Autism is four times more likely to affect boys than girls, and is found in all racial, ethnic, and social groups. There is no known single cause for autism, although the best available science points to important genetic components. Through twin studies, scientists have determined that autism is a genetically based condition. If one identical (monozygotic) twin has autism then there is an 80-90% chance that the other twin will also be diagnosed with an autism spectrum disorder. For non-identical (dizygotic) twins the chance is about 3-10% that both twins will develop autism spectrum disorder. The chance that siblings will both be affected by ASD is also about 3-10%.

Scientists are unsure what, if any, environmental triggers may be involved in autism. One theory, popular in the late 1990’s and early 2000’s, that vaccines cause autism, has since been disproven by numerous studies conducted around the world.

Autism Spectrum Disorders are characterized by significant impairments in social interaction and communication skills, as well as by the presence of extremely challenging behaviors. Such behaviors include repetitive motor behaviors (hand flapping, body rocking), insistence on sameness, resistance to change and, in some cases, aggression or self-injury. Many individuals with an autism spectrum disorder have significant cognitive impairments, although some have typical or even above average IQs. 30-50% of people with autism also have seizures.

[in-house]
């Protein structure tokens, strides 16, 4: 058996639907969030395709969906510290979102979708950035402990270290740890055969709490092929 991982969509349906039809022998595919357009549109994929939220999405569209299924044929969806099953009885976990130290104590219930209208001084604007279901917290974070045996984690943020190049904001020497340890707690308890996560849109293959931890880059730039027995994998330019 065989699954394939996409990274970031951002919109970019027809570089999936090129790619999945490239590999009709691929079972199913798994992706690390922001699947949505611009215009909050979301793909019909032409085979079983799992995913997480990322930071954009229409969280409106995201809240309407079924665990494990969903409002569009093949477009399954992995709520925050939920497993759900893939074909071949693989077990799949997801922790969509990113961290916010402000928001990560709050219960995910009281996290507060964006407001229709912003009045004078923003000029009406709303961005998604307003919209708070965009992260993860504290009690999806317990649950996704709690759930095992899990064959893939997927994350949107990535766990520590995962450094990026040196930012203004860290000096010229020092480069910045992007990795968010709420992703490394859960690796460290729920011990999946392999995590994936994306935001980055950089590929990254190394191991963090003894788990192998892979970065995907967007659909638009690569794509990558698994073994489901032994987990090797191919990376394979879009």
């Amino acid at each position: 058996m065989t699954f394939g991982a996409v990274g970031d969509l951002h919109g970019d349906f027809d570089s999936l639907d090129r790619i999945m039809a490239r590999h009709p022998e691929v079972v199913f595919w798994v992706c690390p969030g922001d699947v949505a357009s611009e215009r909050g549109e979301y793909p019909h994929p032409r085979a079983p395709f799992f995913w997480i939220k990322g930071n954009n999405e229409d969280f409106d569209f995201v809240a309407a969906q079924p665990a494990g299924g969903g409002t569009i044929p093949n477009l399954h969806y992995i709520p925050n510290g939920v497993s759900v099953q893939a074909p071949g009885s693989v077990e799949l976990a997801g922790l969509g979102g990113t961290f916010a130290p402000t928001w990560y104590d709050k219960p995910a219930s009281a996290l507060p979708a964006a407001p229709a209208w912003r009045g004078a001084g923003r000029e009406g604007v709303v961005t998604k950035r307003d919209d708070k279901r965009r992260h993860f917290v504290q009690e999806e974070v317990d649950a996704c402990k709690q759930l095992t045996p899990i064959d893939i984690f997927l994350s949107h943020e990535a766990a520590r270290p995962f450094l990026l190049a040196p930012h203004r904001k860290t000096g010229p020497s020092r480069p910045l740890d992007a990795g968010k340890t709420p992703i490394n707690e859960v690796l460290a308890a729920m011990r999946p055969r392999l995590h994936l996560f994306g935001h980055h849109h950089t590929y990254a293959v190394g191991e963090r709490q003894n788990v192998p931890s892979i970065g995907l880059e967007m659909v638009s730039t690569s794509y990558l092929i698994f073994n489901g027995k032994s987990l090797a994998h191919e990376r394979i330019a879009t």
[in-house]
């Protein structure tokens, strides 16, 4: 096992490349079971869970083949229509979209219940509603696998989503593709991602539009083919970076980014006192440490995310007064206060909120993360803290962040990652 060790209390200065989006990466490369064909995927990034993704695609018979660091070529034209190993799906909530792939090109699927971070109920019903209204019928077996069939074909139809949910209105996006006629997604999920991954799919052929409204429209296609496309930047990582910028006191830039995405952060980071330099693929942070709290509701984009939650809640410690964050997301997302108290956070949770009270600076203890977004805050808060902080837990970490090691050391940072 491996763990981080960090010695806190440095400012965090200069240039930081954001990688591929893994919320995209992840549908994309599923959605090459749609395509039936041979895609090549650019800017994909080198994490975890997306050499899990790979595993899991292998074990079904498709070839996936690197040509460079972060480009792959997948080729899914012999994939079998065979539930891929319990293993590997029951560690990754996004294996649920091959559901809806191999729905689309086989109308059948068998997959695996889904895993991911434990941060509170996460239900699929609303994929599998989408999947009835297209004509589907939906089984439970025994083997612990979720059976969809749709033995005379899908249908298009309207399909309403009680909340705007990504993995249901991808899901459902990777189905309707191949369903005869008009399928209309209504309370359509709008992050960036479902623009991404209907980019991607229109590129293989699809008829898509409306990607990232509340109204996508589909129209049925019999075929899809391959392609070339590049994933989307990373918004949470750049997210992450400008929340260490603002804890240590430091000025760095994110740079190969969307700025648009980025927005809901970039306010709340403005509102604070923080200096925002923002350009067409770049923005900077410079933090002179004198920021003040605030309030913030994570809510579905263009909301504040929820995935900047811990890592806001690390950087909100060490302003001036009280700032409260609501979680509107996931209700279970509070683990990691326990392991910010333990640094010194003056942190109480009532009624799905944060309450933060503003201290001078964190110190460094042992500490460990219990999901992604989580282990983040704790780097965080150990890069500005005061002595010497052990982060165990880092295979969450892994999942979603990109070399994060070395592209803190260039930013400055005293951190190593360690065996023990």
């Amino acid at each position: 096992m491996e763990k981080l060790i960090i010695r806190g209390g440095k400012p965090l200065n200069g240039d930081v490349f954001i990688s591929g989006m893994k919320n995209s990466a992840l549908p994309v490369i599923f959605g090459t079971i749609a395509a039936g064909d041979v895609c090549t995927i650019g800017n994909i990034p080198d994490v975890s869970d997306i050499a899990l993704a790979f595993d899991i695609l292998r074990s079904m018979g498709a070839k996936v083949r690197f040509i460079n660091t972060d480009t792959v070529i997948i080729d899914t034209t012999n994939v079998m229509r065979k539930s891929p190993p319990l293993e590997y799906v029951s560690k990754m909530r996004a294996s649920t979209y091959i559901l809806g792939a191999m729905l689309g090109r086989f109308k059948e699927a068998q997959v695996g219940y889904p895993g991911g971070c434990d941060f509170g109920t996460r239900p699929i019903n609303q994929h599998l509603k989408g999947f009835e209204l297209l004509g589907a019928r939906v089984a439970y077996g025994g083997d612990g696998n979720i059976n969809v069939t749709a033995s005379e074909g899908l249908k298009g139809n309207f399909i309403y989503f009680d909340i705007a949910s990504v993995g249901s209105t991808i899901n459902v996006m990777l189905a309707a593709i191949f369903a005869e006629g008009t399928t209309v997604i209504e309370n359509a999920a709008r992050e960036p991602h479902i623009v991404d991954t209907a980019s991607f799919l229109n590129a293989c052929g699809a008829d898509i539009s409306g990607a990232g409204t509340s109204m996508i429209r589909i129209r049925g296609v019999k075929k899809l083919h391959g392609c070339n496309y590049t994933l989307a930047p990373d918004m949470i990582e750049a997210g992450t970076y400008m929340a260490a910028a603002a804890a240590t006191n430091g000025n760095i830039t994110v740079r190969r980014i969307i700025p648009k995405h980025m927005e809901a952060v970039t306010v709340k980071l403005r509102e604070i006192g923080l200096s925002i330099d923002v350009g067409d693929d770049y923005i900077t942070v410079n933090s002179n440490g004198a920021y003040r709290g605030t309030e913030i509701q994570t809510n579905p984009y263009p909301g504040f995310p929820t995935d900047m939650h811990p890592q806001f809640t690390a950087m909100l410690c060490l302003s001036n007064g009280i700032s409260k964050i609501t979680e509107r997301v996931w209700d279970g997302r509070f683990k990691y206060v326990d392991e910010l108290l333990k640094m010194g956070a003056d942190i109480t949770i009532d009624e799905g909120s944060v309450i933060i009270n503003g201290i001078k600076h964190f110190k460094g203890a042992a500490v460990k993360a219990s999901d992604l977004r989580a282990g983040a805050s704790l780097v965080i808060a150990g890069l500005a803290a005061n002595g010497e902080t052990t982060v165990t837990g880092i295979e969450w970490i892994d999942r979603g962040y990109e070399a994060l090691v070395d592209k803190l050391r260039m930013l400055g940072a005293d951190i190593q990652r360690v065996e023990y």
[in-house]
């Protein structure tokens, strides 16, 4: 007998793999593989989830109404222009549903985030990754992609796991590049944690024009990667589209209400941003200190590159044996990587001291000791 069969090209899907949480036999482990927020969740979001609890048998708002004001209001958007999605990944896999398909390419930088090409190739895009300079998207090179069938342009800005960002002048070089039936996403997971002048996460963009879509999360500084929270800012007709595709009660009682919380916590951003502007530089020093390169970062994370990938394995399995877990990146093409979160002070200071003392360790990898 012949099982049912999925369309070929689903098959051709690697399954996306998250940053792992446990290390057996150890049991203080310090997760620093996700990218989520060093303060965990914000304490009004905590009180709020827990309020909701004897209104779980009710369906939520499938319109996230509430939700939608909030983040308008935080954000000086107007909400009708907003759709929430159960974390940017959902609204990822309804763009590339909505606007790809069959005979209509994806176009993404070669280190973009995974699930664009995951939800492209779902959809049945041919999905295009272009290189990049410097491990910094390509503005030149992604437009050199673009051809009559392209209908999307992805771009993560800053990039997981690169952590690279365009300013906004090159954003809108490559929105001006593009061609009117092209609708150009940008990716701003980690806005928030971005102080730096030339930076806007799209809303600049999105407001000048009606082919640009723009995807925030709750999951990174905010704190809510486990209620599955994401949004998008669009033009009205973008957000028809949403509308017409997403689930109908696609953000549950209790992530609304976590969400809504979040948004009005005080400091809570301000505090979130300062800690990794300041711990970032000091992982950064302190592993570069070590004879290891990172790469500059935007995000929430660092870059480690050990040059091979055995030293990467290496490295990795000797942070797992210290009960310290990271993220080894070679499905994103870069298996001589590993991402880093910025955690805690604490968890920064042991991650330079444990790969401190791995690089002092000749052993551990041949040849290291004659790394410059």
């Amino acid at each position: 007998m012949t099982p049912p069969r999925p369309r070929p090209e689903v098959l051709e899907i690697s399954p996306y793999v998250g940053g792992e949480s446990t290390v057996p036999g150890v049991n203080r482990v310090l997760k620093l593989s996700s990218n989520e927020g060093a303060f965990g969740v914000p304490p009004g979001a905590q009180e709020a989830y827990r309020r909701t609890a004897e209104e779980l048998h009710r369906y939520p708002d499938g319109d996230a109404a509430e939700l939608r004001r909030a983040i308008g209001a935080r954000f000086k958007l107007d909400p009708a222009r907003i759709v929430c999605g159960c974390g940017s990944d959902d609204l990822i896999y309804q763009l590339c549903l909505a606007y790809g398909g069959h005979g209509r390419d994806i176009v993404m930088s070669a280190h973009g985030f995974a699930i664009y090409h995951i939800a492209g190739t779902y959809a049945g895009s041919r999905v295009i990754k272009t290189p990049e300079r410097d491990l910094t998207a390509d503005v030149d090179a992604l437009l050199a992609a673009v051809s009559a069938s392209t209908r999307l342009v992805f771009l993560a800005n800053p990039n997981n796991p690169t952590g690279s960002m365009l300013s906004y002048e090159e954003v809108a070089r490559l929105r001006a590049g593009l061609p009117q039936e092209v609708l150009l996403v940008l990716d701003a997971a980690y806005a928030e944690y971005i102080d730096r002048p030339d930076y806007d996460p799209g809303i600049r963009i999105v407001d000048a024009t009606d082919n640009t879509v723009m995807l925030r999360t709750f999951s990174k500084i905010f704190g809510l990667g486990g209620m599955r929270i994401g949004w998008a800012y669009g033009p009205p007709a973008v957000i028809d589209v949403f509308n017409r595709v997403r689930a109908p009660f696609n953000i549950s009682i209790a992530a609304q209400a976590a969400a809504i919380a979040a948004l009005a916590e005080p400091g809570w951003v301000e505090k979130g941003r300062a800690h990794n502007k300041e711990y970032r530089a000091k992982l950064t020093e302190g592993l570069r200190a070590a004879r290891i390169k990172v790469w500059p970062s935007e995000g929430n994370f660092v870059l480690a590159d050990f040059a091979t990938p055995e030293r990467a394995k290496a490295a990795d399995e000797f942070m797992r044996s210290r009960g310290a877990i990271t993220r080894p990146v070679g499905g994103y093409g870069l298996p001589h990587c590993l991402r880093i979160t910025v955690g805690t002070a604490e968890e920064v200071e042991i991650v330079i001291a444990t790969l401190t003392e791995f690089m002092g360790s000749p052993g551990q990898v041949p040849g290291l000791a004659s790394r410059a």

Dr. Leo Kanner first described autism in 1943. He reported on eleven children who showed a marked lack of interest in other people, but a highly unusual interest in the inanimate environment. Initially, autism was thought to be an early form of schizophrenia, which led to the belief that its onset could be caused by negative experience or bad parenting. We now know that this is not the case.

We encourage all of our students and parents to learn more about autism and to most of all, be accepting of those with autism.